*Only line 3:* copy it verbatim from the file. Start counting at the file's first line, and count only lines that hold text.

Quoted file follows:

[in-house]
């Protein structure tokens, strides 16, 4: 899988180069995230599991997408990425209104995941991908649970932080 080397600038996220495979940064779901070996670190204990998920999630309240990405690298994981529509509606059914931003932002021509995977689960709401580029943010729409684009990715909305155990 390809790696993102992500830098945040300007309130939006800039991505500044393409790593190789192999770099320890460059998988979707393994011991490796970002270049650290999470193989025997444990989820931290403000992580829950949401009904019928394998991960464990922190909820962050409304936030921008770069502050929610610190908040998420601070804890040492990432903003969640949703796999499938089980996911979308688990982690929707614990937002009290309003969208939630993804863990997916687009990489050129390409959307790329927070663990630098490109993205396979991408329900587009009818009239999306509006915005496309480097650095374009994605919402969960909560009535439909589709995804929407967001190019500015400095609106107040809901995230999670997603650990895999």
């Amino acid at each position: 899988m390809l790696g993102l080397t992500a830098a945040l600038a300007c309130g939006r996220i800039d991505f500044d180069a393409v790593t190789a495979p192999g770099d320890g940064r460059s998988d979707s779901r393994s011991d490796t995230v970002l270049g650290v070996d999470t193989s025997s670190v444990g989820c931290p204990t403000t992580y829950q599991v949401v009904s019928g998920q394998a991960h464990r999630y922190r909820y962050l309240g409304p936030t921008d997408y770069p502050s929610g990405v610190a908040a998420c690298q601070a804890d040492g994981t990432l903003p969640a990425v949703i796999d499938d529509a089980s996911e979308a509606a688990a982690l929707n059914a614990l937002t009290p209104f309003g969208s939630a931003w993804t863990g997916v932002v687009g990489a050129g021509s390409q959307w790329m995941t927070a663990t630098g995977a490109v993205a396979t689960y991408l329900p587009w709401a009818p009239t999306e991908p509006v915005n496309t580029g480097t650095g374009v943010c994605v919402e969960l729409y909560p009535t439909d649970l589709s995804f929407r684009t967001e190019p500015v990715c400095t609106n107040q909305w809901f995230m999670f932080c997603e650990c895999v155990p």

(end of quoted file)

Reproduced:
């Amino acid at each position: 899988m390809l790696g993102l080397t992500a830098a945040l600038a300007c309130g939006r996220i800039d991505f500044d180069a393409v790593t190789a495979p192999g770099d320890g940064r460059s998988d979707s779901r393994s011991d490796t995230v970002l270049g650290v070996d999470t193989s025997s670190v444990g989820c931290p204990t403000t992580y829950q599991v949401v009904s019928g998920q394998a991960h464990r999630y922190r909820y962050l309240g409304p936030t921008d997408y770069p502050s929610g990405v610190a908040a998420c690298q601070a804890d040492g994981t990432l903003p969640a990425v949703i796999d499938d529509a089980s996911e979308a509606a688990a982690l929707n059914a614990l937002t009290p209104f309003g969208s939630a931003w993804t863990g997916v932002v687009g990489a050129g021509s390409q959307w790329m995941t927070a663990t630098g995977a490109v993205a396979t689960y991408l329900p587009w709401a009818p009239t999306e991908p509006v915005n496309t580029g480097t650095g374009v943010c994605v919402e969960l729409y909560p009535t439909d649970l589709s995804f929407r684009t967001e190019p500015v990715c400095t609106n107040q909305w809901f995230m999670f932080c997603e650990c895999v155990p």